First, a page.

Nokia 808 PureView: Answering The Critics

Nokia 808 PureView: Answering The Critics

My column yesterday regarding the 808 PureView generated a lot of critical comment, some of it valid. So here’s my answers to those critics.

It was pretty clear to anyone reading my column yesterday that I was, on the whole, not terribly impressed with the 808 PureView, at least from an announcement point of view. That wasn’t enough for some, who bayed for my blood (more or less). But there were a few reasonable (and not so reasonable) points that came up in the discussion underneath the article, and I’d like to address those concerns; I originally started to do so in the discussion, but figure it’s probably better to address them all in one easy to read space. So (deep breath)… here goes.

  • ‘Shut Your Pie Hole’ or ‘Vile’ or ‘Who Pissed In Your Cornflakes?’ or ‘Idiot’ or ‘Nob’

  • Manners will get you everywhere, you know. But more seriously, I’m much more likely to take criticism — and I welcome it — if you’ve got a point to make. Mudslinging is fun in the second you sling mud, but it doesn’t actually progress the discussion any — you just end up dirty.

  • ‘You’re a Nokia Hater’
  • Equally, for the record, I’m not a Nokia hater. I’ve said for many years that Nokia’s been making excellent hardware — read my review of the N9 from last year if you think otherwise — but not always married to the best operating system choices. I do think they’ve turned a corner (albeit one that they were somewhat forced into by market conditions) with the shift to Windows Phone 7.

  • ‘What about the camera sensor size, rather than just the MP count?’
  • This one I will take on board, because I did get it wrong. Yes, I’m happy enough to admit it when I make mistakes.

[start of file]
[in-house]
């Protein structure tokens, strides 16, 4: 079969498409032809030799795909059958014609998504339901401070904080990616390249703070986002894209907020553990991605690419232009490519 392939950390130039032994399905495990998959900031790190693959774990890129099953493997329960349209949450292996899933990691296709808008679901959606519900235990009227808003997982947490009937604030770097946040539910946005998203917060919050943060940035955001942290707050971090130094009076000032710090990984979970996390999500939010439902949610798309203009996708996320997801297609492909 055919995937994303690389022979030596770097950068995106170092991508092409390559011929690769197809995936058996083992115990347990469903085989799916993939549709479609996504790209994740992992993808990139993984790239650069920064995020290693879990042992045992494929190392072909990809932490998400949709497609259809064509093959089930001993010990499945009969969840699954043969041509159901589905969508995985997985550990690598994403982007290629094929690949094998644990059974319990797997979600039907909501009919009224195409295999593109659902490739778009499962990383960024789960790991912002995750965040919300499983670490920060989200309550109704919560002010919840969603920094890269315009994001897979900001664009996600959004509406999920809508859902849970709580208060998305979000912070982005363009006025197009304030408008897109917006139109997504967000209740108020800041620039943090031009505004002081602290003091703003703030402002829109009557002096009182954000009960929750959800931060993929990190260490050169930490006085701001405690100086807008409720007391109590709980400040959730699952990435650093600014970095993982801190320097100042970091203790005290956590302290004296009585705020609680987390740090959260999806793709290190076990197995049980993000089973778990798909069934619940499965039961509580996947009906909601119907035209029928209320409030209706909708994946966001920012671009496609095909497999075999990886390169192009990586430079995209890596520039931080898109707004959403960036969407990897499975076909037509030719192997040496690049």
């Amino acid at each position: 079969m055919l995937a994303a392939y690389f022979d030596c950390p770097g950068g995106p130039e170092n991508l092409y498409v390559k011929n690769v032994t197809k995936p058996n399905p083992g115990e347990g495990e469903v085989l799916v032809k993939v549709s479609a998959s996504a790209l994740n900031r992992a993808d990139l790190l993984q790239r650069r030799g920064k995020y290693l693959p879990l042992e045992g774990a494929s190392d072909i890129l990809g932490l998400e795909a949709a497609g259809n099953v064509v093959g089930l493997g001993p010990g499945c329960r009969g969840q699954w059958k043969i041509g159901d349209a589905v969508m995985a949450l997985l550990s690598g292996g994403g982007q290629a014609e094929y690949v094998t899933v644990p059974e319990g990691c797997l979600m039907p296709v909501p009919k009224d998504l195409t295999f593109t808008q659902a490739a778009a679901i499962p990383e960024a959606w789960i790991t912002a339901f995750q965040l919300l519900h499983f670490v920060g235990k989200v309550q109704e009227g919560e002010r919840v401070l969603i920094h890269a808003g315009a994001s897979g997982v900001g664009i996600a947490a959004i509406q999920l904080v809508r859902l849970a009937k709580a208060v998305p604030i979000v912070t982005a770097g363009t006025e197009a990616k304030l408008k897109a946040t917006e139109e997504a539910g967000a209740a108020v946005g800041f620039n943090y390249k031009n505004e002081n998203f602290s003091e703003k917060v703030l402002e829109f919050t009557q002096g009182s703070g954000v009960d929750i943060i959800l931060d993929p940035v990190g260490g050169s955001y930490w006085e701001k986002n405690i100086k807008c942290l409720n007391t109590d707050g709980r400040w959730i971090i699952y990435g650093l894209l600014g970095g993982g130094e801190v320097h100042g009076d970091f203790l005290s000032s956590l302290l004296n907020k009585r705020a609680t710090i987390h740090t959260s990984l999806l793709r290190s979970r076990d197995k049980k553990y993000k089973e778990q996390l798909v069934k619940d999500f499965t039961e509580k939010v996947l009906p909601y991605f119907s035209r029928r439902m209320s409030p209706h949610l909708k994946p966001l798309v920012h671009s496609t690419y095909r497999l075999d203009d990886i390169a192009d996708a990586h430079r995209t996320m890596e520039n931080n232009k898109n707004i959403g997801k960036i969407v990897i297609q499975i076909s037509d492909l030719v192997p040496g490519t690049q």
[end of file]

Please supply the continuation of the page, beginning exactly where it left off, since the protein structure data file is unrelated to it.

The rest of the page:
The improvement in the sensor size is a significant technology leap forward, given the 1/1.2″ sensor is seriously sexy stuff. I do wish, however, that Nokia had chosen to make that the centrepiece of its marketing efforts, because that’s really where we’ll see significant imaging changes in new smartphone models. It really isn’t just about a megapixel number, but that’s the broad approach Nokia’s taken — and I’ve little doubt that’s what’ll be front and centre of the marketing materials.

    Note, I said new smartphone models — not the 808 PureView itself. Symbian’s not a smartphone platform with a vital heartbeat — and even Stephen Elop knows that. That makes the 808 PureView much more of a marketing exercise — and a marketing exercise built around that 41MP number — than a range that’ll grow in and of itself. I’d love to see that kind of camera technology in the Lumia range, because it’d be a genuine game changer and point of difference.

  • ‘Quantum Leap’ does mean a big step forward!’
  • No, no, it doesn’t. Yes, I do know that it’s commonly taken that way, but things on a quantum scale are truly tiny. Call it a pet peeve of mine; I hate the use of the term because it’s both cheap and wrong, and I’ll call it out wherever I see it. Just one of my quirks, I suppose.

  • ‘This isn’t much of a review…’
  • No, it’s not, and it was never framed as such. My apologies for those who read it as such, but if you read the introductory paragraph — ‘Nokia’s 808 PureView phone grabbed headlines with its 41MP sensor’ and indeed the conclusion — ‘If the objective was to grab headlines, it’s certainly done that.’ you’ll (hopefully) see what I was getting at.

    Nokia’s admitted that the decision to release the 808 PureView was so it could be a ‘disruptive technology’ — but there’s a big difference between a disruptive technology and a phone that people should buy. In one sense, it’s great that the 808 PureView will have an excellent camera (for a smartphone) — because if it didn’t, almost everybody would be looking at Nokia’s MWC 2012 lineup and wondering what happened, especially as (without PureView) it would have launched a fairly vanilla Symbian handset for some reason…